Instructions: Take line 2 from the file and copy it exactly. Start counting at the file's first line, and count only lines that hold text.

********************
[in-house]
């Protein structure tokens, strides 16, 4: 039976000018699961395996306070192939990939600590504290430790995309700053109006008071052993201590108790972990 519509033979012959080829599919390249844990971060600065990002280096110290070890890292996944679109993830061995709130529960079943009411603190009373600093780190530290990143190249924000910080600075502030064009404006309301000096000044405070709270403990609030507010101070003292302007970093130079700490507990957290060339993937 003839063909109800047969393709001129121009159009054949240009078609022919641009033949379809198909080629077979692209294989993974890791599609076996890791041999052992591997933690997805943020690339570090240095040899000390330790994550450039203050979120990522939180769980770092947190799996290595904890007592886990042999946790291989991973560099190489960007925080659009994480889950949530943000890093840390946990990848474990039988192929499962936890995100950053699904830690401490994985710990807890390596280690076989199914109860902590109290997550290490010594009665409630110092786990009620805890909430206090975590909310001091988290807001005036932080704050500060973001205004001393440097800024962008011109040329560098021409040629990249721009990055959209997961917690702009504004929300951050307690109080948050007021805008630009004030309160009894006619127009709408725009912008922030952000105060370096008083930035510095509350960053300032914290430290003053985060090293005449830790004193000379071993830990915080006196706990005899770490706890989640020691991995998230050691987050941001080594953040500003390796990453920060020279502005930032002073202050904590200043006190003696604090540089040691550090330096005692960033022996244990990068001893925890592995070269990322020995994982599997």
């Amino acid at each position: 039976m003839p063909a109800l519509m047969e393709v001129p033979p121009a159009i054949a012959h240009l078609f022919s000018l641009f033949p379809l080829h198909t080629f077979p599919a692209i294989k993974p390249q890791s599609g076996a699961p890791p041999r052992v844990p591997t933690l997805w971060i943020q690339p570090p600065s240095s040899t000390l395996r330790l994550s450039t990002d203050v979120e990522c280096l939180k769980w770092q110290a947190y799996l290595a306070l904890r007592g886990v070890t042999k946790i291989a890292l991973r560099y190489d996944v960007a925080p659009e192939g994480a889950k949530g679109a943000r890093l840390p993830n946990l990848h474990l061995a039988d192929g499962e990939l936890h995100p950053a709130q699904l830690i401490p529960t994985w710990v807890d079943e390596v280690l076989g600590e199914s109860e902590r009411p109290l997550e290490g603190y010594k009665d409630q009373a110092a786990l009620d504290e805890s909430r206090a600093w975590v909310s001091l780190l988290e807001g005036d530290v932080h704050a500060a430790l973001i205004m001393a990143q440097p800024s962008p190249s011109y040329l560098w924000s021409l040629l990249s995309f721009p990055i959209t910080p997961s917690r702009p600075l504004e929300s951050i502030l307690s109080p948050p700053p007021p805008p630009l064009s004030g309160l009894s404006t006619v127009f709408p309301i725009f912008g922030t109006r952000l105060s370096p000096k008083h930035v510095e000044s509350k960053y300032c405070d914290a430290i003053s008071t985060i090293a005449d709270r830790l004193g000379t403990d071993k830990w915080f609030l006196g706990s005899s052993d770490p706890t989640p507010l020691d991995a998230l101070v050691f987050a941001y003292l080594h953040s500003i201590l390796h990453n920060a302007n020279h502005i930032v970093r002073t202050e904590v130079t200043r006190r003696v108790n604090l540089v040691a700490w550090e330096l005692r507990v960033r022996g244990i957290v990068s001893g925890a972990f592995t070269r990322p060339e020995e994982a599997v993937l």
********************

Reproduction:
């Protein structure tokens, strides 16, 4: 039976000018699961395996306070192939990939600590504290430790995309700053109006008071052993201590108790972990 519509033979012959080829599919390249844990971060600065990002280096110290070890890292996944679109993830061995709130529960079943009411603190009373600093780190530290990143190249924000910080600075502030064009404006309301000096000044405070709270403990609030507010101070003292302007970093130079700490507990957290060339993937 003839063909109800047969393709001129121009159009054949240009078609022919641009033949379809198909080629077979692209294989993974890791599609076996890791041999052992591997933690997805943020690339570090240095040899000390330790994550450039203050979120990522939180769980770092947190799996290595904890007592886990042999946790291989991973560099190489960007925080659009994480889950949530943000890093840390946990990848474990039988192929499962936890995100950053699904830690401490994985710990807890390596280690076989199914109860902590109290997550290490010594009665409630110092786990009620805890909430206090975590909310001091988290807001005036932080704050500060973001205004001393440097800024962008011109040329560098021409040629990249721009990055959209997961917690702009504004929300951050307690109080948050007021805008630009004030309160009894006619127009709408725009912008922030952000105060370096008083930035510095509350960053300032914290430290003053985060090293005449830790004193000379071993830990915080006196706990005899770490706890989640020691991995998230050691987050941001080594953040500003390796990453920060020279502005930032002073202050904590200043006190003696604090540089040691550090330096005692960033022996244990990068001893925890592995070269990322020995994982599997």